Sunday, February 26, 2012
The Girl Who Played with Fire by Stieg Larsson, 2009
Salander bent down and picked up Nieminen's pistol, noticing that it was a Polish P-83 Wanad.
She opened the magazine and checked that it was loaded with the correct 9 mm Makarov. She cocked it. She stepped across Nieminen and went across to Lundin, took aim with both hands, and shot him in the foot. He shrieked in shock and collapsed again.
She wondered if she should bother asking about the identity of the hulk she had seen him with with at Blomberg's Café. According to Sandström, the man had murdered someone in a warehouse with Lundin's help. Hmm. She should have waited to fire the pistol until she had asked her questions.
Lundin did not seem to be in any condition now to carry on a lucid conversation, and there was the possibility that someone had heard the shot. So she ought to leave the area right away. She could always find Lundin at some later date and ask him the questions under less stressful circumstances. She secured the weapon's safety, zipped it into her jacket pocket, and picked up her backpack.
She had gone about ten yards down the road when she stopped and turned around. She walked back slowly and studied Lundin's motorcycle.
"Harley-Davidson," she said. "Sweet." ---- (page 589)
Lisbeth Salander was the heart of The Girl with the Dragon Tattoo, and her mysterious past is front and center in the sequel, The Girl Who Played with Fire. Brilliant, violent, obsessively introverted, a mixture of articulate genius and near-autistic, Salander is a highly complicated character. Writing for her must have been a task of great difficulty, and Larsson is always at his best when he's getting into Salander's head or using her as a sort of badass wild-card that can shake up the rest of the characters and plot in an instant.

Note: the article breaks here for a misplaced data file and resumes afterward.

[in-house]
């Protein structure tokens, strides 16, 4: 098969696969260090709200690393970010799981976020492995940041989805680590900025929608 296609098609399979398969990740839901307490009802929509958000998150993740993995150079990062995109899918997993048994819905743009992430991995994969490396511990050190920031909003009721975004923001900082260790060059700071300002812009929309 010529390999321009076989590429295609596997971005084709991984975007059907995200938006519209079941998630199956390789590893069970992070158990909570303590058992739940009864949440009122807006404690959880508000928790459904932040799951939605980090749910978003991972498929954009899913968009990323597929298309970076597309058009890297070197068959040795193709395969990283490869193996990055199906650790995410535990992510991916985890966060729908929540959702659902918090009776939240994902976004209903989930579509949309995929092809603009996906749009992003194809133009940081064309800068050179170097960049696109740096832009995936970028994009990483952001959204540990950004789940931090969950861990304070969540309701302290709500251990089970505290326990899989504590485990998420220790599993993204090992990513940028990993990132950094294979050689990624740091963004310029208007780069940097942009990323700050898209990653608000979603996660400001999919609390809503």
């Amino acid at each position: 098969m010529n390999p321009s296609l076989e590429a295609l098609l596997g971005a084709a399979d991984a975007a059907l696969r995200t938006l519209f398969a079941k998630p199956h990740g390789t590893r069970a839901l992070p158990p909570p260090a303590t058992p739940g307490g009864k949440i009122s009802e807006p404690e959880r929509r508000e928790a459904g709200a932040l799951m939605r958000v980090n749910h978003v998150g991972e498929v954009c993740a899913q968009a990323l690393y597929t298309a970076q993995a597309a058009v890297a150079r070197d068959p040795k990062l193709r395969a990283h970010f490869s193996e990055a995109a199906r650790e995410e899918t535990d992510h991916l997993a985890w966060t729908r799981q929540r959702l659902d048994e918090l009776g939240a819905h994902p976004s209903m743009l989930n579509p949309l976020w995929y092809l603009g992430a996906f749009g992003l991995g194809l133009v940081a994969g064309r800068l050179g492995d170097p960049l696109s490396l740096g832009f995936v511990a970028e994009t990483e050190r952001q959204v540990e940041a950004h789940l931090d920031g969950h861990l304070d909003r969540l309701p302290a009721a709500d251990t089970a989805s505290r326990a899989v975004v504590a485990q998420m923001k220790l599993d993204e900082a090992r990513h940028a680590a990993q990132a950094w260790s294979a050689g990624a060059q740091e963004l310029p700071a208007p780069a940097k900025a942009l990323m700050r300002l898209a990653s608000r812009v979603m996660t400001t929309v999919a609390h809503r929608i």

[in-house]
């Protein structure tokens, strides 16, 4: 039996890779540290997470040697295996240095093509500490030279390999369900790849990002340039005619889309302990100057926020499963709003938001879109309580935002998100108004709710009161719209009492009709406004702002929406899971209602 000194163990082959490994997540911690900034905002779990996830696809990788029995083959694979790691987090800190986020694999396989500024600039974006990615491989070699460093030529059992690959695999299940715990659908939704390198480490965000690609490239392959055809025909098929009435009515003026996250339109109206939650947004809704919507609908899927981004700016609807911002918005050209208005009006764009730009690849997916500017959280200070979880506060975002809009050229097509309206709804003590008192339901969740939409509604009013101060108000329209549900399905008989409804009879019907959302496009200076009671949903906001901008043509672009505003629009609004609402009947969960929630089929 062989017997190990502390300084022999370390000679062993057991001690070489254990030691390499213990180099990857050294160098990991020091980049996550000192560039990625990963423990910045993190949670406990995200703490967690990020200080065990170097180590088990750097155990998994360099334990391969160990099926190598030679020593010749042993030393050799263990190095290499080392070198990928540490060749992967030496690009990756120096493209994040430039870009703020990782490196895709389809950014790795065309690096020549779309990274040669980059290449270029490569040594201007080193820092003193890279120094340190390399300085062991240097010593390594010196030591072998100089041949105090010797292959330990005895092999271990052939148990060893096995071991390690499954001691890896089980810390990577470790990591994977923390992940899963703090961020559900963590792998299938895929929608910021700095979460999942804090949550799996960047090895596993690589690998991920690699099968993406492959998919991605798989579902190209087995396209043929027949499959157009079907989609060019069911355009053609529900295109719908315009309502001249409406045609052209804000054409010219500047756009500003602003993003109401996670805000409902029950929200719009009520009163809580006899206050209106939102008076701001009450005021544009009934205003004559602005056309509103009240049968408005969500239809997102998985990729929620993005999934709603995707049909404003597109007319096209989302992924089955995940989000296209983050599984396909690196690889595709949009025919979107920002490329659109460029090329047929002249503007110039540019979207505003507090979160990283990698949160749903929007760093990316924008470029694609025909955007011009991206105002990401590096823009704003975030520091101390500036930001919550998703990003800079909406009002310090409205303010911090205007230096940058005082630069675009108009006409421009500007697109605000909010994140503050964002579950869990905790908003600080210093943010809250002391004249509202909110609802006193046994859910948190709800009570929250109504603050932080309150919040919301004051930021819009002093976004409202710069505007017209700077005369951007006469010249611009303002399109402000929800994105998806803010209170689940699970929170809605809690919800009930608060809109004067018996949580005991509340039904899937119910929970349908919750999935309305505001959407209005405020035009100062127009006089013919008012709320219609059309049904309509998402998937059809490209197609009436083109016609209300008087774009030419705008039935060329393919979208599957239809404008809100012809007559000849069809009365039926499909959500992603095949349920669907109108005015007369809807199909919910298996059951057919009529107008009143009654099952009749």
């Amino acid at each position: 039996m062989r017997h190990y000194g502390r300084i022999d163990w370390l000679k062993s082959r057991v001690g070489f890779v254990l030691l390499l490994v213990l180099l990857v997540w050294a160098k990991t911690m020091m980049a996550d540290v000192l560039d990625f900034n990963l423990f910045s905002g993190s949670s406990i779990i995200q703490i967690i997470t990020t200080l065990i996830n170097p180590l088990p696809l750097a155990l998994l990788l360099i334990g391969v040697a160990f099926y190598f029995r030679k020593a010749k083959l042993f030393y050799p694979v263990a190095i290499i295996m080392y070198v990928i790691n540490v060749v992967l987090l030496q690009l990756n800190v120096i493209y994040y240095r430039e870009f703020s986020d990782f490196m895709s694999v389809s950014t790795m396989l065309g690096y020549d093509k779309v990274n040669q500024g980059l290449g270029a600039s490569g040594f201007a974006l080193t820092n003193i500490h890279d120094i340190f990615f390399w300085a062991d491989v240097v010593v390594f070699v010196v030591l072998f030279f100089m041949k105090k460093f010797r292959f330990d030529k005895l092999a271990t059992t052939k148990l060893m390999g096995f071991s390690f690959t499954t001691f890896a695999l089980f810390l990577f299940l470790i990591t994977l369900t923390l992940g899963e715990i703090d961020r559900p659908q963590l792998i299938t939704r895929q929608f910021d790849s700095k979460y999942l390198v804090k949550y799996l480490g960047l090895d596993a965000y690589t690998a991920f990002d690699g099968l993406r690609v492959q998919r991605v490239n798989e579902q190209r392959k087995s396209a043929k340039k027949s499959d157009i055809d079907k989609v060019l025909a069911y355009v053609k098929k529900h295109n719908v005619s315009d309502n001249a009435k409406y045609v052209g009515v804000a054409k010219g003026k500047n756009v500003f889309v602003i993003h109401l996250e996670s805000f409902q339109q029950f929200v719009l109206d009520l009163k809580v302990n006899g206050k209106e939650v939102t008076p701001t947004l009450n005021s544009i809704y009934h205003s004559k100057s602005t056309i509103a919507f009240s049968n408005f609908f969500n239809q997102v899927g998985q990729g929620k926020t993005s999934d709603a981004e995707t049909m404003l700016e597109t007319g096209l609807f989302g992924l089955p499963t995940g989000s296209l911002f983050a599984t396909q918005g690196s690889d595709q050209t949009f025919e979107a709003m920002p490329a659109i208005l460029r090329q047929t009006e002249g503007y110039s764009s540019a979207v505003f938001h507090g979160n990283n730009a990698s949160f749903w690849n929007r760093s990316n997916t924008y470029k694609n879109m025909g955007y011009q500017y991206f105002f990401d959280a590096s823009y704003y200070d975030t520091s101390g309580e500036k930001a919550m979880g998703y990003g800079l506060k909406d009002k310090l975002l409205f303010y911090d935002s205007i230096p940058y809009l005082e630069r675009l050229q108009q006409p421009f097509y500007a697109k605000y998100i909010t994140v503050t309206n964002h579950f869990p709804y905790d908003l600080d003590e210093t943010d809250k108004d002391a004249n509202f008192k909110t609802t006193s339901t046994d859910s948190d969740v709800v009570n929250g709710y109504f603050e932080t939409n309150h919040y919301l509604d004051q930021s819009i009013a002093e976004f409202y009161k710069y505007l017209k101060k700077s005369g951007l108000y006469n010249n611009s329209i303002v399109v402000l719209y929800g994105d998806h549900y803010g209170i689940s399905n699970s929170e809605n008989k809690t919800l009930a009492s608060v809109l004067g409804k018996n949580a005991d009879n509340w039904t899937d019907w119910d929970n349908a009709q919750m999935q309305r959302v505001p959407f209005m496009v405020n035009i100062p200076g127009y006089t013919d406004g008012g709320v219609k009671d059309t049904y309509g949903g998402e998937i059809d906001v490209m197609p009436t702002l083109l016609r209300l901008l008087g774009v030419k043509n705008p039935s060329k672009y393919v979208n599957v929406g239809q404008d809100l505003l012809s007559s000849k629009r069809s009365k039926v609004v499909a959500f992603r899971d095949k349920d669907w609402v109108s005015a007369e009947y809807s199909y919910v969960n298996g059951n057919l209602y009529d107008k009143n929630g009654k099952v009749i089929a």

It's kind of a shame that even with such a dynamic character at its center and so much going for it, Fire still stumbles where its predecessor didn't. Fire is longer, and intricate in a very different way from Tattoo. There are buckets of plot threads, clues, subplots and characters (both major and minor) all jockeying for page time. The book reads like a second draft of what could have been a fabulous thriller. Instead, it's a book with a confusing beginning, a very long middle section and a killer ending. A good editor could have turned this into a novel even better than Tattoo; instead, it's equal parts frustrating and rewarding.
Fire picks up a year after Lisbeth became a billionaire and decided to cut off contact with Blomkvist. Since then she has developed a new interest in mathematics and toured the globe at her leisure. Back at Millennium, Blomkvist has decided to run an explosive article about the underbelly of Sweden's illicit sex trade. Upon Salander's return to Stockholm, the reporter responsible for the article is murdered along with his girlfriend. All evidence points to Lisbeth as the murderer, and a frantic manhunt ensues. With all of Sweden (and a gang of nasty bikers) on her trail, Lisbeth must plumb the depths of her painful past to find the real killers and Blomkvist must try to put the puzzle together on his own.
There's a really good premise at the core of Fire: Lisbeth, the poster girl for privacy, being Sweden's Public Enemy Number One. It's a cool way to give the plot urgency and piece together the bits of Lisbeth's life as the other characters and the public try to understand the many faces of Lisbeth Salander. The focus on her past allows for some really nice bits of character development, and the way Larsson ties her secrets into the plot is oftentimes ingenious. The reason why Lisbeth is so emotionally scarred is pretty much perfect, and completely in keeping with her character. And it helps to generate a fairly awesome plot, so it's an impressive piece of writing all the way around.
It's too bad that it's buried in the middle of so much story, and so much of it superfluous or dull. There's so much material in the book that feels like it should have ended up on the cutting-room floor. The first hundred pages is devoted to an entirely self-contained adventure that Salander has in the Caribbean, stopping a murder plot in the middle of a hurricane. It's not a bad sequence by any means (it's actually quite exciting), but it serves no purpose except to serve as a slice of life. God knows the theme of violence against women is clear enough; it hardly needs further elucidation. The opening could have been a novella of its own.